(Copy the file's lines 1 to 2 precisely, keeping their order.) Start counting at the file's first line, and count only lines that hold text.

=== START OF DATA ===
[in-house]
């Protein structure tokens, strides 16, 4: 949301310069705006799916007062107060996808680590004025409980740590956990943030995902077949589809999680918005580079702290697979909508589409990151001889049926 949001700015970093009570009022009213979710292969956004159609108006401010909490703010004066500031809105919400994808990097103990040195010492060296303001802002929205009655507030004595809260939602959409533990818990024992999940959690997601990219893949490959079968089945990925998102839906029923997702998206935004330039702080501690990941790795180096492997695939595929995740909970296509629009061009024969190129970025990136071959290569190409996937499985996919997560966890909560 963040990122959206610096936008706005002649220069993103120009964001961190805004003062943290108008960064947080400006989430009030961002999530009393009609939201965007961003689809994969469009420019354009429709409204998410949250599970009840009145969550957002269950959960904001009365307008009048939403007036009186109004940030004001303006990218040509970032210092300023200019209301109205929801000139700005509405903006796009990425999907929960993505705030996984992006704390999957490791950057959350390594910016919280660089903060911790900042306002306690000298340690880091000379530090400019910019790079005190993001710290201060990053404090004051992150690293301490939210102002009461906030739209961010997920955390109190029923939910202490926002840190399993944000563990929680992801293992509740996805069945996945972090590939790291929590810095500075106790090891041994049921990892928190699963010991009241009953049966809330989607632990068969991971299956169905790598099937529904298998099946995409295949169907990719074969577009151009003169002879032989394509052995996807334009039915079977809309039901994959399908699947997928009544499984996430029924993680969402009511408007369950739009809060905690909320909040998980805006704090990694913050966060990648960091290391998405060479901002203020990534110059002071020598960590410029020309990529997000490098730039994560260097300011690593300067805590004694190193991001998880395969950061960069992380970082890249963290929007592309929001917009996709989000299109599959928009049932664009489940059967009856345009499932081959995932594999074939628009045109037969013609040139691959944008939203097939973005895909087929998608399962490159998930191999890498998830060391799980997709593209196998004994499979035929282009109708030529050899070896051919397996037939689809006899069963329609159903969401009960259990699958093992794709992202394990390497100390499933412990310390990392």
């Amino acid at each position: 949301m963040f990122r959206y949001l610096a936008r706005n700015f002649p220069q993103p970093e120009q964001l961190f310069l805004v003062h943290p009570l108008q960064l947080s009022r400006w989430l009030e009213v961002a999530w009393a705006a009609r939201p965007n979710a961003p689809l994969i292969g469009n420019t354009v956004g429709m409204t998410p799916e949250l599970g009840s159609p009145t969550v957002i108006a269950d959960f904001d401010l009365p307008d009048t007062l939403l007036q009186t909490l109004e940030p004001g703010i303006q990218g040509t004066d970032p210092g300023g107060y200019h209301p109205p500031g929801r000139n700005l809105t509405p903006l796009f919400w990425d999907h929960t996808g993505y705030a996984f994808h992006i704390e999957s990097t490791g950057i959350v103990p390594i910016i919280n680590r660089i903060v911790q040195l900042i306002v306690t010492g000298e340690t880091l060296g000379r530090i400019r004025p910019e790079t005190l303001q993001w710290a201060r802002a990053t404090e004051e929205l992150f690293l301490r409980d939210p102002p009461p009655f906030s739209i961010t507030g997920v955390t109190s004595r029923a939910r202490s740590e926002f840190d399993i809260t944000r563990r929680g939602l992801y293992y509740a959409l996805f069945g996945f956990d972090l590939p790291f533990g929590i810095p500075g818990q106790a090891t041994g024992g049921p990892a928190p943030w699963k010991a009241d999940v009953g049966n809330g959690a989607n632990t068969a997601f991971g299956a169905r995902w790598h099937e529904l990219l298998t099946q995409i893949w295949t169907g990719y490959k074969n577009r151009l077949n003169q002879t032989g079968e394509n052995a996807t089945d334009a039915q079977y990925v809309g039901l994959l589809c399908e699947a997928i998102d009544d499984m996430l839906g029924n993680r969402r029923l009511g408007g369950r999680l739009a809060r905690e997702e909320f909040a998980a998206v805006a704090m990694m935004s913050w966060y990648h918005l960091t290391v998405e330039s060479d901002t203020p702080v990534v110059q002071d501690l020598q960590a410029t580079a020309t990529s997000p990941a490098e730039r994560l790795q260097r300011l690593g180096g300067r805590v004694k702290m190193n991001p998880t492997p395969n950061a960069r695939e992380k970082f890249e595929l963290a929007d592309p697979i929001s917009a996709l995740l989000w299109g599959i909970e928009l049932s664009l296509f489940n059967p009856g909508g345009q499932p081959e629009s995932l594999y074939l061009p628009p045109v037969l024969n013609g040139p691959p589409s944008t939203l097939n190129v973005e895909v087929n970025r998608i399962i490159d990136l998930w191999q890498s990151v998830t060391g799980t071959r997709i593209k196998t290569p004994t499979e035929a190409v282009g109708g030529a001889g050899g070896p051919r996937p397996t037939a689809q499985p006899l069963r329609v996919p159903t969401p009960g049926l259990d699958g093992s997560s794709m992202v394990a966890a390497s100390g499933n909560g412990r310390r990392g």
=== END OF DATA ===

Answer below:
[in-house]
């Protein structure tokens, strides 16, 4: 949301310069705006799916007062107060996808680590004025409980740590956990943030995902077949589809999680918005580079702290697979909508589409990151001889049926 949001700015970093009570009022009213979710292969956004159609108006401010909490703010004066500031809105919400994808990097103990040195010492060296303001802002929205009655507030004595809260939602959409533990818990024992999940959690997601990219893949490959079968089945990925998102839906029923997702998206935004330039702080501690990941790795180096492997695939595929995740909970296509629009061009024969190129970025990136071959290569190409996937499985996919997560966890909560 963040990122959206610096936008706005002649220069993103120009964001961190805004003062943290108008960064947080400006989430009030961002999530009393009609939201965007961003689809994969469009420019354009429709409204998410949250599970009840009145969550957002269950959960904001009365307008009048939403007036009186109004940030004001303006990218040509970032210092300023200019209301109205929801000139700005509405903006796009990425999907929960993505705030996984992006704390999957490791950057959350390594910016919280660089903060911790900042306002306690000298340690880091000379530090400019910019790079005190993001710290201060990053404090004051992150690293301490939210102002009461906030739209961010997920955390109190029923939910202490926002840190399993944000563990929680992801293992509740996805069945996945972090590939790291929590810095500075106790090891041994049921990892928190699963010991009241009953049966809330989607632990068969991971299956169905790598099937529904298998099946995409295949169907990719074969577009151009003169002879032989394509052995996807334009039915079977809309039901994959399908699947997928009544499984996430029924993680969402009511408007369950739009809060905690909320909040998980805006704090990694913050966060990648960091290391998405060479901002203020990534110059002071020598960590410029020309990529997000490098730039994560260097300011690593300067805590004694190193991001998880395969950061960069992380970082890249963290929007592309929001917009996709989000299109599959928009049932664009489940059967009856345009499932081959995932594999074939628009045109037969013609040139691959944008939203097939973005895909087929998608399962490159998930191999890498998830060391799980997709593209196998004994499979035929282009109708030529050899070896051919397996037939689809006899069963329609159903969401009960259990699958093992794709992202394990390497100390499933412990310390990392």